National Get Over It Day
Feel the Pain
Hiding your feelings or pretending that everything is okay will get you nowhere on the path toward healing. You’ve got to let it out. Get mad if you’re angry. Cry if you’re hurt. If you feel like you could just scream, do it. Keeping it all bottled up inside will result in bitterness and depression; it can turn a one-time offense into a lifetime disposition.
Talk About It
Find a trusted friend or two and vent. An outside perspective may help you sort out your feelings. At the very least, it’s someone to sympathize with you and hold your hand.
Be Wary of Seeking Closure
I think closure is over-rated. Despite how much your bruised ego thirsts for it, trying to figure out what went wrong and who did what will not help. Trust me, you don’t really want to know why someone rejected you. It’s like running back into a burning house to find out how the fire started. It’s far too difficult to find the source, and you will inevitably get burned in the process. Just walk away.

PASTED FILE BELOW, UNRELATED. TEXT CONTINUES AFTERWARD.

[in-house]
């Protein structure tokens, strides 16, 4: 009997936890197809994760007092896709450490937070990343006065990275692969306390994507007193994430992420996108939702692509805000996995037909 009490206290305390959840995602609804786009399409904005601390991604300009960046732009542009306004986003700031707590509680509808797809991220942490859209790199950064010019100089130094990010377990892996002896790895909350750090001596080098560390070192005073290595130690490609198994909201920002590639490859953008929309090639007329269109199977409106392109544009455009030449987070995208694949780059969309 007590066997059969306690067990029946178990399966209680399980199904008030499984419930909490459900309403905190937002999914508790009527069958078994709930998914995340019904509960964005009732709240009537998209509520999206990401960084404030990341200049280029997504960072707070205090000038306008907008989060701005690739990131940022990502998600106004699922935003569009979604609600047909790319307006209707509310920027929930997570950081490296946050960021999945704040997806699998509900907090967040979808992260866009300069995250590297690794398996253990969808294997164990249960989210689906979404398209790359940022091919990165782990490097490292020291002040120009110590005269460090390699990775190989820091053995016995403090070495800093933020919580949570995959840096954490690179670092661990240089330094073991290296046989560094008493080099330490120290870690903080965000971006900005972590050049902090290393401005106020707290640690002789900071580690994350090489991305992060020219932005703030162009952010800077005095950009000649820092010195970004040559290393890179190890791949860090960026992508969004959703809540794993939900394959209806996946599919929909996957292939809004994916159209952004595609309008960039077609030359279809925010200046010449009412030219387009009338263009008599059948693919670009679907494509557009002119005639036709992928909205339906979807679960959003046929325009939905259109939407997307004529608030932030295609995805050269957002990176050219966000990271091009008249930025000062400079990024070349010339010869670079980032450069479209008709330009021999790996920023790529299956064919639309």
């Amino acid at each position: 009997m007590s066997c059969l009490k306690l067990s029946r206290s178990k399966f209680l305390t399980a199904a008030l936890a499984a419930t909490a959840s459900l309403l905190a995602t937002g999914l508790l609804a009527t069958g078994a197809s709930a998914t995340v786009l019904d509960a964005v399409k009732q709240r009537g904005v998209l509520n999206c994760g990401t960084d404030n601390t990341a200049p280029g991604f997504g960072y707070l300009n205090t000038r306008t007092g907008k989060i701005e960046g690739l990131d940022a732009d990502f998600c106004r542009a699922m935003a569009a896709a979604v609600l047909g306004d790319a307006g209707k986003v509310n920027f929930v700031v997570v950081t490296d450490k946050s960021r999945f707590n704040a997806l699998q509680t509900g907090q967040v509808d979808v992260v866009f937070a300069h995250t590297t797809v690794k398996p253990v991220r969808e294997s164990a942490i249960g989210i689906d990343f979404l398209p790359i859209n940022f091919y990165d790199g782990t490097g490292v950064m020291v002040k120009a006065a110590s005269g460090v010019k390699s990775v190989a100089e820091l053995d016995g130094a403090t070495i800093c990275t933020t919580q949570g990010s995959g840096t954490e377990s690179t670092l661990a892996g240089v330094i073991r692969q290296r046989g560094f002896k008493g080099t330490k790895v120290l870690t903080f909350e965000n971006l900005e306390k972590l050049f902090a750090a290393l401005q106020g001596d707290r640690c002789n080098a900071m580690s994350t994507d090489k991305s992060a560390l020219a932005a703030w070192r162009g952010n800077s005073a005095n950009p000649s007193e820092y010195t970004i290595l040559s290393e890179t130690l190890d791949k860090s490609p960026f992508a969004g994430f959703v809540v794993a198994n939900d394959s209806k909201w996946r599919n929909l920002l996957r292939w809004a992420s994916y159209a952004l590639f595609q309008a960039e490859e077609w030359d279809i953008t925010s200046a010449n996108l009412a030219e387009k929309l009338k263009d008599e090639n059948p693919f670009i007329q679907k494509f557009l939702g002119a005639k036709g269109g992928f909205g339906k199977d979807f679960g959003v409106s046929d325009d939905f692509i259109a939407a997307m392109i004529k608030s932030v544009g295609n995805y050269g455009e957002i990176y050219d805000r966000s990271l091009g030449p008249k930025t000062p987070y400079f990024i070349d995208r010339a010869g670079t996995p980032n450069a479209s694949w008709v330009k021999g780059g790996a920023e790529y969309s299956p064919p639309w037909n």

Embrance Your New Normal
Sometimes disappointments come with a major change. Divorce, loss of a job and such alter your day-to-day life. Things simply aren’t the way they used to be. Part of getting over the past is being fully in the present. You may have lost something, but you’ve also created space in your life for something new to come along. Instead of pining for what used to be, enjoy what’s here now and look forward to what’s to come.
Give It Time
If you broke your leg, you wouldn’t expect to wake up the next day, whip off the cast and start running. It takes time to heal. So goes the heart. Give yourself time to recover. Know that things will get better and a day will come when the pain you feel today is a distance memory.